Prematurity and severity are associated with toxoplasma gondii alleles (NCCCTS, 1981-2009)

Rima McLeod*, Kenneth M. Boyer, Daniel Lee, Ernest Mui, Kristen Wroblewski, Theodore Karrison, A. Gwendolyn Noble, Shawn Withers, Charles N. Swisher, Peter T. Heydemann, Mari Sautter, Jane Babiarz, Peter Rabiah, Paul Meier, Michael E. Grigg

*Corresponding author for this work

Research output: Contribution to journalArticle

97 Scopus citations

Abstract

Background.Congenital toxoplasmosis is a severe, life-altering disease in the United States. A recently developed enzyme-linked immunosorbent assay (ELISA) distinguishes Toxoplasma gondii parasite types (II and not exclusively II [NE-II]) by detecting antibodies in human sera that recognize allelic peptide motifs of distinct parasite types.Methods.ELISA determined parasite serotype for 193 congenitally infected infants and their mothers in the National Collaborative Chicago-based Congenital Toxoplasmosis Study (NCCCTS), 1981-2009. Associations of parasite serotype with demographics, manifestations at birth, and effects of treatment were determined.Results.Serotypes II and NE-II occurred in the United States with similar proportions during 3 decades. For persons diagnosed before or at birth and treated in infancy, and persons diagnosed after 1 year of age who missed treatment in infancy, proportions were similar (P =. 91). NE-II serotype was more common in hot, humid regions (P =. 02) but was also present in other regions. NE-II serotype was associated with rural residence (P <. 01), lower socioeconomic status (P <. 001), and Hispanic ethnicity (P <. 001). Prematurity (P =. 03) and severe disease at birth (P <. 01) were associated with NE-II serotype. Treatment with lower and higher doses of pyrimethamine with sulfadizine improved outcomes relative to those outcomes of persons in the literature who did not receive such treatment.Conclusions.Type II and NE-II parasites cause congenital toxoplasmosis in North America. NE-II serotype was more prevalent in certain demographics and associated with prematurity and severe disease at birth. Both type II and NE-II infections improved with treatment.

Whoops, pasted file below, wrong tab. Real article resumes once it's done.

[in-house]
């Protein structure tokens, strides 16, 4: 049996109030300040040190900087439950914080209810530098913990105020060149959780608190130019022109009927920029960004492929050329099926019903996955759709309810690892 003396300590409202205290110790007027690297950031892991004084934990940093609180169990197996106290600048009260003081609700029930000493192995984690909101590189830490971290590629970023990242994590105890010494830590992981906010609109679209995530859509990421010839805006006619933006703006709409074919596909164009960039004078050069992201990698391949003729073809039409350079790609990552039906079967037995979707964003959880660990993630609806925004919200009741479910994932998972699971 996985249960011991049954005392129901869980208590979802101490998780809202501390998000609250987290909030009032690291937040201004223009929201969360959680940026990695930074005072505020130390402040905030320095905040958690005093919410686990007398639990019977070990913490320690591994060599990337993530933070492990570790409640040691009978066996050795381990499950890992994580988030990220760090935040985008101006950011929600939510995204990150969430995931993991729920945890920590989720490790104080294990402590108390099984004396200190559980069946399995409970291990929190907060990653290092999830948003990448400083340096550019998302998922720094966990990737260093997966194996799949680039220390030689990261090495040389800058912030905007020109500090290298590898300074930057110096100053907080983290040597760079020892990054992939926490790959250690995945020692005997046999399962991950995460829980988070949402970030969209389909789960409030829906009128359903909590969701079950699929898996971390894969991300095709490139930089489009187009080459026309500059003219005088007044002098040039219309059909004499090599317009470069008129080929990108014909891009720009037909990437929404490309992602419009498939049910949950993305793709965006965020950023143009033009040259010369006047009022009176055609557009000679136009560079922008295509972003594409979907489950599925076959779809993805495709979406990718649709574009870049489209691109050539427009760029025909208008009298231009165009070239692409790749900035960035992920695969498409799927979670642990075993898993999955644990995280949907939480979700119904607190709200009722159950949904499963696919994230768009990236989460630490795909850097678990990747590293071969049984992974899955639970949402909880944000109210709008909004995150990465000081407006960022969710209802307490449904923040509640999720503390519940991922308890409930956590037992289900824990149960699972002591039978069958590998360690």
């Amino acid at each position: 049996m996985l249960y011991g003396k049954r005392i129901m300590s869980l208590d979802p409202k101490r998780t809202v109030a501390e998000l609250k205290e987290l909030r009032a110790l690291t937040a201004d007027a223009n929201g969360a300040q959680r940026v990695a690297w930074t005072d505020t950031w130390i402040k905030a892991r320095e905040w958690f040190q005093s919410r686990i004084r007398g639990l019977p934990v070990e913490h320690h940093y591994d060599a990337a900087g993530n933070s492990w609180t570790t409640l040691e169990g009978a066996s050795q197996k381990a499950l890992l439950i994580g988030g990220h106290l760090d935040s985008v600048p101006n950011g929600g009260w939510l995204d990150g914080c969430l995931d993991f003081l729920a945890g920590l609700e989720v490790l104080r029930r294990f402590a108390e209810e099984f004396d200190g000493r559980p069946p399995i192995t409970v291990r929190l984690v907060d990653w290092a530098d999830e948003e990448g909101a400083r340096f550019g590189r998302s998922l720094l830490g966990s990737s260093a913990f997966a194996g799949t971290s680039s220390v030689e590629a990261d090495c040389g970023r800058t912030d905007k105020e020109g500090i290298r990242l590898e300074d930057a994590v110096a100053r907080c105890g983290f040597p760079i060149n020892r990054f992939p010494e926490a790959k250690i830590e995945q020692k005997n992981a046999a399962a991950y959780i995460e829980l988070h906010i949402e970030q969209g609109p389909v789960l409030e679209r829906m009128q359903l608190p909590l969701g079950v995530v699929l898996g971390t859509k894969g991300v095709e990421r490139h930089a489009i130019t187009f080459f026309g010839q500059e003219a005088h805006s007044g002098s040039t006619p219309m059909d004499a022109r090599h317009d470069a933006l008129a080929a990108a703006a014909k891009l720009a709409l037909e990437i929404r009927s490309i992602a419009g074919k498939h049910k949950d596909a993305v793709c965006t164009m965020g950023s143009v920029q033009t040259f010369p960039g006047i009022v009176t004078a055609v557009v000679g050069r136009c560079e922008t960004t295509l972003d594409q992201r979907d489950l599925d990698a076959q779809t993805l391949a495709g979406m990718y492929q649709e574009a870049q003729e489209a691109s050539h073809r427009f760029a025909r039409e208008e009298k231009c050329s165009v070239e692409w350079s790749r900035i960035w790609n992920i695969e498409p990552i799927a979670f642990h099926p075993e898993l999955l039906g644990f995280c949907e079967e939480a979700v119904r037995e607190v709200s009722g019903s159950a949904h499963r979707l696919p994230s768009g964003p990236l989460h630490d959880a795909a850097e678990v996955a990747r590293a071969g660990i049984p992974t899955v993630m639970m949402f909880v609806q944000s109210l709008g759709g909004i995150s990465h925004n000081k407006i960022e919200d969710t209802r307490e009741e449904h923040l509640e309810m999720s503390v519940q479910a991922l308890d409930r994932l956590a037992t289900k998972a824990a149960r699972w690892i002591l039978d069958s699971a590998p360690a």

Original languageEnglish (US)
Pages (from-to)1595-1605
Number of pages11
JournalClinical Infectious Diseases
Volume54
Issue number11
DOIs
StatePublished - Jun 1 2012

ASJC Scopus subject areas

  • Microbiology (medical)
  • Infectious Diseases

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